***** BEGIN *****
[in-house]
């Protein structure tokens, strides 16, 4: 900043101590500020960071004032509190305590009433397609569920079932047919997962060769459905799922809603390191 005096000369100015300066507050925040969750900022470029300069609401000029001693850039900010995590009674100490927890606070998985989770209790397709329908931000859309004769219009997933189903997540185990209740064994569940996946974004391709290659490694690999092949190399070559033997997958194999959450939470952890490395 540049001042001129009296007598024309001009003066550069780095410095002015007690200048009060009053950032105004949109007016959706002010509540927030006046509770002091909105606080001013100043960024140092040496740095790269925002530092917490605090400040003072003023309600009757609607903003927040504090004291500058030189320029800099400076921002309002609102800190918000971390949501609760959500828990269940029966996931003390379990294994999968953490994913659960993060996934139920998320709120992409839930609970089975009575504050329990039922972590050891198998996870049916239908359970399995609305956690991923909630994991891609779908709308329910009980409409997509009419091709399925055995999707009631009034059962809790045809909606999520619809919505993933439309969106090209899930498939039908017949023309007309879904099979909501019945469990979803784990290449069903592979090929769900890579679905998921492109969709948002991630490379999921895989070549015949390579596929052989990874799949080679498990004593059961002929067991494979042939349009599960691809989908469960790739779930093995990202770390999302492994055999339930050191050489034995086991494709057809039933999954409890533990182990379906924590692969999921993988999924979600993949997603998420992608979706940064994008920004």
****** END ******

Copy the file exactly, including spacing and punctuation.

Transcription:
[in-house]
């Protein structure tokens, strides 16, 4: 900043101590500020960071004032509190305590009433397609569920079932047919997962060769459905799922809603390191 005096000369100015300066507050925040969750900022470029300069609401000029001693850039900010995590009674100490927890606070998985989770209790397709329908931000859309004769219009997933189903997540185990209740064994569940996946974004391709290659490694690999092949190399070559033997997958194999959450939470952890490395 540049001042001129009296007598024309001009003066550069780095410095002015007690200048009060009053950032105004949109007016959706002010509540927030006046509770002091909105606080001013100043960024140092040496740095790269925002530092917490605090400040003072003023309600009757609607903003927040504090004291500058030189320029800099400076921002309002609102800190918000971390949501609760959500828990269940029966996931003390379990294994999968953490994913659960993060996934139920998320709120992409839930609970089975009575504050329990039922972590050891198998996870049916239908359970399995609305956690991923909630994991891609779908709308329910009980409409997509009419091709399925055995999707009631009034059962809790045809909606999520619809919505993933439309969106090209899930498939039908017949023309007309879904099979909501019945469990979803784990290449069903592979090929769900890579679905998921492109969709948002991630490379999921895989070549015949390579596929052989990874799949080679498990004593059961002929067991494979042939349009599960691809989908469960790739779930093995990202770390999302492994055999339930050191050489034995086991494709057809039933999954409890533990182990379906924590692969999921993988999924979600993949997603998420992608979706940064994008920004």